I’m a graduate student, and we're doing a project that is going to introduce a robot arm into manufacturing. Our goal is to build up an autonomous object classification system. We already have the software and hardware required for the task, but we have no idea if there is any existing manufacturing scenario where we can apply the system and really improve the efficiency or save human resources.

Here is some info about the robot arm: For the hardware part, the robot arm is with 7 dof and 5kg payload (the weight of the end effector is not counted). Besides, the end effector is a 1.5kg 3-fingered robot hand with 2kg payload. The workspace is approximately a sphere with 0.9m diameter.

For the software part, we have programming by touch, by which human can drag the robot and record the desired pose. Besides, we have PCL object recognition that can recognize the object and its pose in the scene. Lastly, we have online trajectory generator and dynamic obstacle avoidance that can improve the safety when the robot corporates with human.

Since we know few about manufacturing, we hope that someone can give us a hint about the scenario and an actual application where we can apply this system.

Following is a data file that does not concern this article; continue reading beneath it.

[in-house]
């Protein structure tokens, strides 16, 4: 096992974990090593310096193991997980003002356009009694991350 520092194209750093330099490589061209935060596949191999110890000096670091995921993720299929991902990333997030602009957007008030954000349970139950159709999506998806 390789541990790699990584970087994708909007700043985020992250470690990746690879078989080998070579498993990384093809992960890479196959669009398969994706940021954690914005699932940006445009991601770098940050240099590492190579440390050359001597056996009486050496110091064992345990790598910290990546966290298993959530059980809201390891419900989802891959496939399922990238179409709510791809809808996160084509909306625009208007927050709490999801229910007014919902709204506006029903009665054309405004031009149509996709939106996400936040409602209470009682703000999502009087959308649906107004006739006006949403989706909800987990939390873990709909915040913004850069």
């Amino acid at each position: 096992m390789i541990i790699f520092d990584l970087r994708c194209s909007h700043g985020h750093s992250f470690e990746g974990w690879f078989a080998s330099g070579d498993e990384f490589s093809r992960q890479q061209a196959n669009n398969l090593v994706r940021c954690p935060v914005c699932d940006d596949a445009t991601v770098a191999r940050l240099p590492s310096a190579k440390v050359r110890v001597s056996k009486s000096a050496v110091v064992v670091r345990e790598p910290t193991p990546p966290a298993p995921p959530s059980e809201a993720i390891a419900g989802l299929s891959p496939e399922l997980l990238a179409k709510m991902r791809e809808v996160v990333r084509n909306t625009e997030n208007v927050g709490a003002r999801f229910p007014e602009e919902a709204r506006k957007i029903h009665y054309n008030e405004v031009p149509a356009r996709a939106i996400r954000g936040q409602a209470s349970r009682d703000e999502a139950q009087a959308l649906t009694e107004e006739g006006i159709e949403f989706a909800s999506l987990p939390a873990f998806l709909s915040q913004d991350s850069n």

2 Answers 2


You seem to have described something similar to the UR-5 from universal robotics.

Here are a couple of videos worth watching to give an idea of how they are used:

A Company Called OTV Plastic

Brief glimpse of a couple dozen applications

There's plenty more videos out there too (including BMW's factories where they use the UR-5), but I just joined this StackExchange site so I can't post more than 2 links. Many of these applications use different attachments than the 3 fingered hand you describe, but this should still give you a good idea.

Anywhere the production line has a place where an object needs to repetitively be grabbed and moved or repositioned, your robot could be used. It could be used for packing products at the end of the assembly line. Depending on accuracy and repeatability, it could be used for assembling small parts.

The nice thing about being programmed as you described is that it doesn't take a dedicated programmer on staff when the robot needs to be re-purposed for another job. And of course the safety features are nice because standard industrial robots need to work in a space that is separated from human workers to avoid injury risk.


It sounds like you have a solution in search of a problem...

Autonomy, online path planning, and general object classification have been slow (if at all) to be used in manufacturing. The reason is because in manufacturing you know exactly which parts are coming down the line, where they will be and when. You also have almost complete control over the environment, colors, lighting, keeping humans away, etc.

That being said, some companies are trying to make inroads to the light-manufacturing area. Universal Robotics mentioned by Warren is one company, Rethink Robotics (http://www.rethinkrobotics.com/) is another.


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